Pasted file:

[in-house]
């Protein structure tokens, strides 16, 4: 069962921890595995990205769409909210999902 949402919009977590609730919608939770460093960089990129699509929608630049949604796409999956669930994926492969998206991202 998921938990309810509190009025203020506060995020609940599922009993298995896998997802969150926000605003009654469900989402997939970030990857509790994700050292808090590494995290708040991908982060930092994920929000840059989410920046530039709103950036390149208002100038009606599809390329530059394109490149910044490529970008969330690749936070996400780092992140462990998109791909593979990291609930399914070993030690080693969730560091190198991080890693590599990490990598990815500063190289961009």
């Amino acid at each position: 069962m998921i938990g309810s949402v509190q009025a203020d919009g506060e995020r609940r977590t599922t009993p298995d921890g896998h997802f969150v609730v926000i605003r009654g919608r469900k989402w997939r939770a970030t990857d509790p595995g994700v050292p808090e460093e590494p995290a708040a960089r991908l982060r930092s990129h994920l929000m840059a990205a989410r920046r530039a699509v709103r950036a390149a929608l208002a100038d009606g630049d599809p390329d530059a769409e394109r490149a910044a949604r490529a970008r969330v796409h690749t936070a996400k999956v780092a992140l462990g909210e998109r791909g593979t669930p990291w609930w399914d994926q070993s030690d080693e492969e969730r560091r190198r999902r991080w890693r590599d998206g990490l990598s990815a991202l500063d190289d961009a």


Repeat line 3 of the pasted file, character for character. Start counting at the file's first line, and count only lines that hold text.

């Amino acid at each position: 069962m998921i938990g309810s949402v509190q009025a203020d919009g506060e995020r609940r977590t599922t009993p298995d921890g896998h997802f969150v609730v926000i605003r009654g919608r469900k989402w997939r939770a970030t990857d509790p595995g994700v050292p808090e460093e590494p995290a708040a960089r991908l982060r930092s990129h994920l929000m840059a990205a989410r920046r530039a699509v709103r950036a390149a929608l208002a100038d009606g630049d599809p390329d530059a769409e394109r490149a910044a949604r490529a970008r969330v796409h690749t936070a996400k999956v780092a992140l462990g909210e998109r791909g593979t669930p990291w609930w399914d994926q070993s030690d080693e492969e969730r560091r190198r999902r991080w890693r590599d998206g990490l990598s990815a991202l500063d190289d961009a």